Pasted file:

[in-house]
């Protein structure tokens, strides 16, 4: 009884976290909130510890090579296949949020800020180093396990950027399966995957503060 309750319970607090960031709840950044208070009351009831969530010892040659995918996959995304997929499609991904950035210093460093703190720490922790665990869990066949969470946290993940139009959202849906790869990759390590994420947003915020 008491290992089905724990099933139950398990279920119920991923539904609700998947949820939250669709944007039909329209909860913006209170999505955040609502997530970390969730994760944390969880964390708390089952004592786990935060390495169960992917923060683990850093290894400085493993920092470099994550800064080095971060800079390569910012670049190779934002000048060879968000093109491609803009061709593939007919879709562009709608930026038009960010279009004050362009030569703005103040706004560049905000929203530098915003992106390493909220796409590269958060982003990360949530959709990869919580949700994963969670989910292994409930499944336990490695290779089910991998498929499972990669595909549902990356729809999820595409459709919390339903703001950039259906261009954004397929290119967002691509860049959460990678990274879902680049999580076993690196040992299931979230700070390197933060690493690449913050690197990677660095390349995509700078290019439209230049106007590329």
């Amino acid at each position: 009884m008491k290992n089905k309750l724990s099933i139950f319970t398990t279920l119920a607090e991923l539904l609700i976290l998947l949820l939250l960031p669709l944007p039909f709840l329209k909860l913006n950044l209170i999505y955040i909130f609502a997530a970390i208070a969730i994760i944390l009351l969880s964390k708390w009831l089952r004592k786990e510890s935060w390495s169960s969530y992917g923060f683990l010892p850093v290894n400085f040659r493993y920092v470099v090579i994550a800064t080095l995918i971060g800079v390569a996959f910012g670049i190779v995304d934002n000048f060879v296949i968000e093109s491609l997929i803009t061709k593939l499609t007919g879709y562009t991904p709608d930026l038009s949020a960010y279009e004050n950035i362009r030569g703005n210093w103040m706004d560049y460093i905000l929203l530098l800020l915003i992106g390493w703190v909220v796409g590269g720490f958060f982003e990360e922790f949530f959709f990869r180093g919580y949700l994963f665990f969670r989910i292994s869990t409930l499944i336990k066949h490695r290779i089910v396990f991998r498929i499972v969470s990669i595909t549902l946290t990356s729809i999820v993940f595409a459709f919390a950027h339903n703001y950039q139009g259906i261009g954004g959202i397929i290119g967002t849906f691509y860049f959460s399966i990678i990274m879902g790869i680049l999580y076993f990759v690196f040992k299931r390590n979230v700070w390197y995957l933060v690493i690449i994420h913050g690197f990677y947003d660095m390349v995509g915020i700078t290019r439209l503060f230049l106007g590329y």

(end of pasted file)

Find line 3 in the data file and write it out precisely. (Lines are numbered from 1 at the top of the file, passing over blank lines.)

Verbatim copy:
């Amino acid at each position: 009884m008491k290992n089905k309750l724990s099933i139950f319970t398990t279920l119920a607090e991923l539904l609700i976290l998947l949820l939250l960031p669709l944007p039909f709840l329209k909860l913006n950044l209170i999505y955040i909130f609502a997530a970390i208070a969730i994760i944390l009351l969880s964390k708390w009831l089952r004592k786990e510890s935060w390495s169960s969530y992917g923060f683990l010892p850093v290894n400085f040659r493993y920092v470099v090579i994550a800064t080095l995918i971060g800079v390569a996959f910012g670049i190779v995304d934002n000048f060879v296949i968000e093109s491609l997929i803009t061709k593939l499609t007919g879709y562009t991904p709608d930026l038009s949020a960010y279009e004050n950035i362009r030569g703005n210093w103040m706004d560049y460093i905000l929203l530098l800020l915003i992106g390493w703190v909220v796409g590269g720490f958060f982003e990360e922790f949530f959709f990869r180093g919580y949700l994963f665990f969670r989910i292994s869990t409930l499944i336990k066949h490695r290779i089910v396990f991998r498929i499972v969470s990669i595909t549902l946290t990356s729809i999820v993940f595409a459709f919390a950027h339903n703001y950039q139009g259906i261009g954004g959202i397929i290119g967002t849906f691509y860049f959460s399966i990678i990274m879902g790869i680049l999580y076993f990759v690196f040992k299931r390590n979230v700070w390197y995957l933060v690493i690449i994420h913050g690197f990677y947003d660095m390349v995509g915020i700078t290019r439209l503060f230049l106007g590329y």